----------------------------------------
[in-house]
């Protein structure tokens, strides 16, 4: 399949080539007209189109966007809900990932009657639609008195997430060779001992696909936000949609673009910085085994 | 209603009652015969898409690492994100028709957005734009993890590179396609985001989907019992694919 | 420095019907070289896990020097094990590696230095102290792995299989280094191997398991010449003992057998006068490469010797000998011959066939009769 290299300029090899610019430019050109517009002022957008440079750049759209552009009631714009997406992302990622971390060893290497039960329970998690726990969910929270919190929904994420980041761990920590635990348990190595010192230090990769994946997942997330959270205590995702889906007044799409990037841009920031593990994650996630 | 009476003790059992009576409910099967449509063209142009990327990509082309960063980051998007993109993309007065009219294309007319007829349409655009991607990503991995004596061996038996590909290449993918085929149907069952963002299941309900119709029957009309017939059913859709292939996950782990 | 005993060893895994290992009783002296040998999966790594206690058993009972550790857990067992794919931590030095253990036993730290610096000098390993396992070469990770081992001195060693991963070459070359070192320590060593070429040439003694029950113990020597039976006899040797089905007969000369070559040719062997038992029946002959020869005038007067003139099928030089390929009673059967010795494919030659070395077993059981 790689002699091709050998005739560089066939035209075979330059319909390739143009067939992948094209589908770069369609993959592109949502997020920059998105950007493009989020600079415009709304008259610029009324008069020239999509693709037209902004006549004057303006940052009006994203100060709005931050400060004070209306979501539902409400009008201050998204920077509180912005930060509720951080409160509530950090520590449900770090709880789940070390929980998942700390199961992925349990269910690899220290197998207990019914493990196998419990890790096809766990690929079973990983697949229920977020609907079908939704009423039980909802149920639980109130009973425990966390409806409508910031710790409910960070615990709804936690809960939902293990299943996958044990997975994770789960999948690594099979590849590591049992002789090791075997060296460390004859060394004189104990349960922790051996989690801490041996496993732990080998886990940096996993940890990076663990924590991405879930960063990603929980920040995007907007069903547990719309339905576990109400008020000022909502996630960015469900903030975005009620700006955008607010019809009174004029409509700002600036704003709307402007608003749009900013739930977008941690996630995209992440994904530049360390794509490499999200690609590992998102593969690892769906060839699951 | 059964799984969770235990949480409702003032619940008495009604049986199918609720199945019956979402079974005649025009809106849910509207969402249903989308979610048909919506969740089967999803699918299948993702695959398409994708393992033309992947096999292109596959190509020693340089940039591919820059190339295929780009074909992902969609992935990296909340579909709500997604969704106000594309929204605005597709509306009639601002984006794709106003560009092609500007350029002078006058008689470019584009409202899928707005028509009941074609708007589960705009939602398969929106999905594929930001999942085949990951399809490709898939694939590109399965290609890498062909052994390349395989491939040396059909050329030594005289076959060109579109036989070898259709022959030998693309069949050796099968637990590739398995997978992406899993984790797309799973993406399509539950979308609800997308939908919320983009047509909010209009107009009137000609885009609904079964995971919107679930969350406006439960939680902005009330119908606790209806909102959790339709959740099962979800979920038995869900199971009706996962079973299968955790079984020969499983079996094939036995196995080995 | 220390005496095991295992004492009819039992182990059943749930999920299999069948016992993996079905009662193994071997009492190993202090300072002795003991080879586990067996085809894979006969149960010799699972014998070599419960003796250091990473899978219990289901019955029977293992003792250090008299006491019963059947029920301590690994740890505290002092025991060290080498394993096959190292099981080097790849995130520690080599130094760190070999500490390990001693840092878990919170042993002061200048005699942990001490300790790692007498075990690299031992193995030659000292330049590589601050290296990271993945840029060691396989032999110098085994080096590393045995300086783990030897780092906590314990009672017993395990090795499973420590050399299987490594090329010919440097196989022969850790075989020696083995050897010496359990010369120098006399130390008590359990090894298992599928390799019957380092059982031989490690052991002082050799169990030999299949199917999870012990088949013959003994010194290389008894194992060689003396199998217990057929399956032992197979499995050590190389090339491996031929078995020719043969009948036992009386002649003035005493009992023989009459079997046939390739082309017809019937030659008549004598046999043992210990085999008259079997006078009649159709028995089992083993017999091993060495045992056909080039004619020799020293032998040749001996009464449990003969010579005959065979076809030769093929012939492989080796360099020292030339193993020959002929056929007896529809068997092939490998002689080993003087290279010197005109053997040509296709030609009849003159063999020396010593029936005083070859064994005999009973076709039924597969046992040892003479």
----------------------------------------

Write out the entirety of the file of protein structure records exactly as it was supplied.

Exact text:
[in-house]
């Protein structure tokens, strides 16, 4: 399949080539007209189109966007809900990932009657639609008195997430060779001992696909936000949609673009910085085994 | 209603009652015969898409690492994100028709957005734009993890590179396609985001989907019992694919 | 420095019907070289896990020097094990590696230095102290792995299989280094191997398991010449003992057998006068490469010797000998011959066939009769 290299300029090899610019430019050109517009002022957008440079750049759209552009009631714009997406992302990622971390060893290497039960329970998690726990969910929270919190929904994420980041761990920590635990348990190595010192230090990769994946997942997330959270205590995702889906007044799409990037841009920031593990994650996630 | 009476003790059992009576409910099967449509063209142009990327990509082309960063980051998007993109993309007065009219294309007319007829349409655009991607990503991995004596061996038996590909290449993918085929149907069952963002299941309900119709029957009309017939059913859709292939996950782990 | 005993060893895994290992009783002296040998999966790594206690058993009972550790857990067992794919931590030095253990036993730290610096000098390993396992070469990770081992001195060693991963070459070359070192320590060593070429040439003694029950113990020597039976006899040797089905007969000369070559040719062997038992029946002959020869005038007067003139099928030089390929009673059967010795494919030659070395077993059981 790689002699091709050998005739560089066939035209075979330059319909390739143009067939992948094209589908770069369609993959592109949502997020920059998105950007493009989020600079415009709304008259610029009324008069020239999509693709037209902004006549004057303006940052009006994203100060709005931050400060004070209306979501539902409400009008201050998204920077509180912005930060509720951080409160509530950090520590449900770090709880789940070390929980998942700390199961992925349990269910690899220290197998207990019914493990196998419990890790096809766990690929079973990983697949229920977020609907079908939704009423039980909802149920639980109130009973425990966390409806409508910031710790409910960070615990709804936690809960939902293990299943996958044990997975994770789960999948690594099979590849590591049992002789090791075997060296460390004859060394004189104990349960922790051996989690801490041996496993732990080998886990940096996993940890990076663990924590991405879930960063990603929980920040995007907007069903547990719309339905576990109400008020000022909502996630960015469900903030975005009620700006955008607010019809009174004029409509700002600036704003709307402007608003749009900013739930977008941690996630995209992440994904530049360390794509490499999200690609590992998102593969690892769906060839699951 | 059964799984969770235990949480409702003032619940008495009604049986199918609720199945019956979402079974005649025009809106849910509207969402249903989308979610048909919506969740089967999803699918299948993702695959398409994708393992033309992947096999292109596959190509020693340089940039591919820059190339295929780009074909992902969609992935990296909340579909709500997604969704106000594309929204605005597709509306009639601002984006794709106003560009092609500007350029002078006058008689470019584009409202899928707005028509009941074609708007589960705009939602398969929106999905594929930001999942085949990951399809490709898939694939590109399965290609890498062909052994390349395989491939040396059909050329030594005289076959060109579109036989070898259709022959030998693309069949050796099968637990590739398995997978992406899993984790797309799973993406399509539950979308609800997308939908919320983009047509909010209009107009009137000609885009609904079964995971919107679930969350406006439960939680902005009330119908606790209806909102959790339709959740099962979800979920038995869900199971009706996962079973299968955790079984020969499983079996094939036995196995080995 | 220390005496095991295992004492009819039992182990059943749930999920299999069948016992993996079905009662193994071997009492190993202090300072002795003991080879586990067996085809894979006969149960010799699972014998070599419960003796250091990473899978219990289901019955029977293992003792250090008299006491019963059947029920301590690994740890505290002092025991060290080498394993096959190292099981080097790849995130520690080599130094760190070999500490390990001693840092878990919170042993002061200048005699942990001490300790790692007498075990690299031992193995030659000292330049590589601050290296990271993945840029060691396989032999110098085994080096590393045995300086783990030897780092906590314990009672017993395990090795499973420590050399299987490594090329010919440097196989022969850790075989020696083995050897010496359990010369120098006399130390008590359990090894298992599928390799019957380092059982031989490690052991002082050799169990030999299949199917999870012990088949013959003994010194290389008894194992060689003396199998217990057929399956032992197979499995050590190389090339491996031929078995020719043969009948036992009386002649003035005493009992023989009459079997046939390739082309017809019937030659008549004598046999043992210990085999008259079997006078009649159709028995089992083993017999091993060495045992056909080039004619020799020293032998040749001996009464449990003969010579005959065979076809030769093929012939492989080796360099020292030339193993020959002929056929007896529809068997092939490998002689080993003087290279010197005109053997040509296709030609009849003159063999020396010593029936005083070859064994005999009973076709039924597969046992040892003479």